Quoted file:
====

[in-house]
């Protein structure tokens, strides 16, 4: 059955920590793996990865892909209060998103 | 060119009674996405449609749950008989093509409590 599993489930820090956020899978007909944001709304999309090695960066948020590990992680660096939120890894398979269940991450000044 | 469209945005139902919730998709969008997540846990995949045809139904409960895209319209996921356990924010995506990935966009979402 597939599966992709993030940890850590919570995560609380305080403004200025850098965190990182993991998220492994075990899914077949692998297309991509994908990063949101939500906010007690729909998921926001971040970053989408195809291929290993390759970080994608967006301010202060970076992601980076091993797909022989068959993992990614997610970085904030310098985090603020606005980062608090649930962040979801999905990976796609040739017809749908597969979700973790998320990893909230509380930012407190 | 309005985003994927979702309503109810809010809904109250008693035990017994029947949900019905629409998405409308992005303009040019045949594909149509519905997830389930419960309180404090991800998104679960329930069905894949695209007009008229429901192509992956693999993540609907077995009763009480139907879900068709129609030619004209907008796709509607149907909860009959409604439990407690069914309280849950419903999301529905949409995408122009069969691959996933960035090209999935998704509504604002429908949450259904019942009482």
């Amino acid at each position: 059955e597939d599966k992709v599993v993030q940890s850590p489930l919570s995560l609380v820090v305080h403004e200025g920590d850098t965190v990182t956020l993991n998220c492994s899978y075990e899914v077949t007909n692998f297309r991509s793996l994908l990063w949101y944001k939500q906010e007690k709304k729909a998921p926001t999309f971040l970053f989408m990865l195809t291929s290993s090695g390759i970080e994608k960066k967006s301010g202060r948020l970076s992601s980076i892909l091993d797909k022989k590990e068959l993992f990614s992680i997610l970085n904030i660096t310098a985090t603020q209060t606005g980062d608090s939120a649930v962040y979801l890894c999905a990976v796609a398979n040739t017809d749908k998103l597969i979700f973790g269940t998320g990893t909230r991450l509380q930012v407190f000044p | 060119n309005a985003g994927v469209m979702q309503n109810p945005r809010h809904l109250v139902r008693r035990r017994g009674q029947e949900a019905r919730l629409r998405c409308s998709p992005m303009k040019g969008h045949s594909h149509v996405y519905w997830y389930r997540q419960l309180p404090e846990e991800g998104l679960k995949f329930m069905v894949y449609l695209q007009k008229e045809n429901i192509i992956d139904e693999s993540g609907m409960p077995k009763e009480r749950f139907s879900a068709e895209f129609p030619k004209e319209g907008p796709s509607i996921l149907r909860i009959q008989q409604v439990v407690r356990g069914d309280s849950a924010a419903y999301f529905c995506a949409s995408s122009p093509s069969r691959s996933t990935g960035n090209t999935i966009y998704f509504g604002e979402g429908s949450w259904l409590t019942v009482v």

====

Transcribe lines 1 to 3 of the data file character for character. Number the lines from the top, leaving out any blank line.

[in-house]
């Protein structure tokens, strides 16, 4: 059955920590793996990865892909209060998103 | 060119009674996405449609749950008989093509409590 599993489930820090956020899978007909944001709304999309090695960066948020590990992680660096939120890894398979269940991450000044 | 469209945005139902919730998709969008997540846990995949045809139904409960895209319209996921356990924010995506990935966009979402 597939599966992709993030940890850590919570995560609380305080403004200025850098965190990182993991998220492994075990899914077949692998297309991509994908990063949101939500906010007690729909998921926001971040970053989408195809291929290993390759970080994608967006301010202060970076992601980076091993797909022989068959993992990614997610970085904030310098985090603020606005980062608090649930962040979801999905990976796609040739017809749908597969979700973790998320990893909230509380930012407190 | 309005985003994927979702309503109810809010809904109250008693035990017994029947949900019905629409998405409308992005303009040019045949594909149509519905997830389930419960309180404090991800998104679960329930069905894949695209007009008229429901192509992956693999993540609907077995009763009480139907879900068709129609030619004209907008796709509607149907909860009959409604439990407690069914309280849950419903999301529905949409995408122009069969691959996933960035090209999935998704509504604002429908949450259904019942009482």
């Amino acid at each position: 059955e597939d599966k992709v599993v993030q940890s850590p489930l919570s995560l609380v820090v305080h403004e200025g920590d850098t965190v990182t956020l993991n998220c492994s899978y075990e899914v077949t007909n692998f297309r991509s793996l994908l990063w949101y944001k939500q906010e007690k709304k729909a998921p926001t999309f971040l970053f989408m990865l195809t291929s290993s090695g390759i970080e994608k960066k967006s301010g202060r948020l970076s992601s980076i892909l091993d797909k022989k590990e068959l993992f990614s992680i997610l970085n904030i660096t310098a985090t603020q209060t606005g980062d608090s939120a649930v962040y979801l890894c999905a990976v796609a398979n040739t017809d749908k998103l597969i979700f973790g269940t998320g990893t909230r991450l509380q930012v407190f000044p | 060119n309005a985003g994927v469209m979702q309503n109810p945005r809010h809904l109250v139902r008693r035990r017994g009674q029947e949900a019905r919730l629409r998405c409308s998709p992005m303009k040019g969008h045949s594909h149509v996405y519905w997830y389930r997540q419960l309180p404090e846990e991800g998104l679960k995949f329930m069905v894949y449609l695209q007009k008229e045809n429901i192509i992956d139904e693999s993540g609907m409960p077995k009763e009480r749950f139907s879900a068709e895209f129609p030619k004209e319209g907008p796709s509607i996921l149907r909860i009959q008989q409604v439990v407690r356990g069914d309280s849950a924010a419903y999301f529905c995506a949409s995408s122009p093509s069969r691959s996933t990935g960035n090209t999935i966009y998704f509504g604002e979402g429908s949450w259904l409590t019942v009482v």